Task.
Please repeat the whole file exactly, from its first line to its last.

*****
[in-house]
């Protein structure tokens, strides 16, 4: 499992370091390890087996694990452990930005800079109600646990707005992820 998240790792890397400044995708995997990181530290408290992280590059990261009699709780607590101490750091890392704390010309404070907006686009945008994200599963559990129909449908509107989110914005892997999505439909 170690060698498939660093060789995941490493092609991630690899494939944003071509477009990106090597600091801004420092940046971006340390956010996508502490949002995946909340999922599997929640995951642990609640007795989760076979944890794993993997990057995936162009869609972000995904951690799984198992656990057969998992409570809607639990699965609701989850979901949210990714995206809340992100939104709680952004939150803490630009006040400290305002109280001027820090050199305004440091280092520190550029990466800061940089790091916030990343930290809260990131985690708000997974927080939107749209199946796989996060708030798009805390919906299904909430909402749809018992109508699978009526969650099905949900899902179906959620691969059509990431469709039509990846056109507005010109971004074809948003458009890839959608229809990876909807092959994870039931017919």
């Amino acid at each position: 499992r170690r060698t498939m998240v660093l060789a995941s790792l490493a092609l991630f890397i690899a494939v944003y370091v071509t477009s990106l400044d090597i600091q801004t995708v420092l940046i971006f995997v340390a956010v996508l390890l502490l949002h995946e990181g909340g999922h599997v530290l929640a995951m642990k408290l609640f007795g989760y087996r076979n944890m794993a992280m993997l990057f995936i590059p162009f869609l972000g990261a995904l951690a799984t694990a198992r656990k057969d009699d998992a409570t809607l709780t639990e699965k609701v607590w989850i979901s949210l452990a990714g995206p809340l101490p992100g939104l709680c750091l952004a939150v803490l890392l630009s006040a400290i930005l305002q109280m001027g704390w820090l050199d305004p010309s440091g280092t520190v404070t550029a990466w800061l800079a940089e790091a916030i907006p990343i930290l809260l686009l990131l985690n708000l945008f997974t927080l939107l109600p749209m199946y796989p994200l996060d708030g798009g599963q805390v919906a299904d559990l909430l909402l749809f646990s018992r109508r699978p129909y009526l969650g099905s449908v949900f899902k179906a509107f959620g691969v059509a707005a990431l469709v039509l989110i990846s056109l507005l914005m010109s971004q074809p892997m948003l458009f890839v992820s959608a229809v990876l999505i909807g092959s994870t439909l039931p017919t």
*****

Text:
[in-house]
């Protein structure tokens, strides 16, 4: 499992370091390890087996694990452990930005800079109600646990707005992820 998240790792890397400044995708995997990181530290408290992280590059990261009699709780607590101490750091890392704390010309404070907006686009945008994200599963559990129909449908509107989110914005892997999505439909 170690060698498939660093060789995941490493092609991630690899494939944003071509477009990106090597600091801004420092940046971006340390956010996508502490949002995946909340999922599997929640995951642990609640007795989760076979944890794993993997990057995936162009869609972000995904951690799984198992656990057969998992409570809607639990699965609701989850979901949210990714995206809340992100939104709680952004939150803490630009006040400290305002109280001027820090050199305004440091280092520190550029990466800061940089790091916030990343930290809260990131985690708000997974927080939107749209199946796989996060708030798009805390919906299904909430909402749809018992109508699978009526969650099905949900899902179906959620691969059509990431469709039509990846056109507005010109971004074809948003458009890839959608229809990876909807092959994870039931017919």
């Amino acid at each position: 499992r170690r060698t498939m998240v660093l060789a995941s790792l490493a092609l991630f890397i690899a494939v944003y370091v071509t477009s990106l400044d090597i600091q801004t995708v420092l940046i971006f995997v340390a956010v996508l390890l502490l949002h995946e990181g909340g999922h599997v530290l929640a995951m642990k408290l609640f007795g989760y087996r076979n944890m794993a992280m993997l990057f995936i590059p162009f869609l972000g990261a995904l951690a799984t694990a198992r656990k057969d009699d998992a409570t809607l709780t639990e699965k609701v607590w989850i979901s949210l452990a990714g995206p809340l101490p992100g939104l709680c750091l952004a939150v803490l890392l630009s006040a400290i930005l305002q109280m001027g704390w820090l050199d305004p010309s440091g280092t520190v404070t550029a990466w800061l800079a940089e790091a916030i907006p990343i930290l809260l686009l990131l985690n708000l945008f997974t927080l939107l109600p749209m199946y796989p994200l996060d708030g798009g599963q805390v919906a299904d559990l909430l909402l749809f646990s018992r109508r699978p129909y009526l969650g099905s449908v949900f899902k179906a509107f959620g691969v059509a707005a990431l469709v039509l989110i990846s056109l507005l914005m010109s971004q074809p892997m948003l458009f890839v992820s959608a229809v990876l999505i909807g092959s994870t439909l039931p017919t």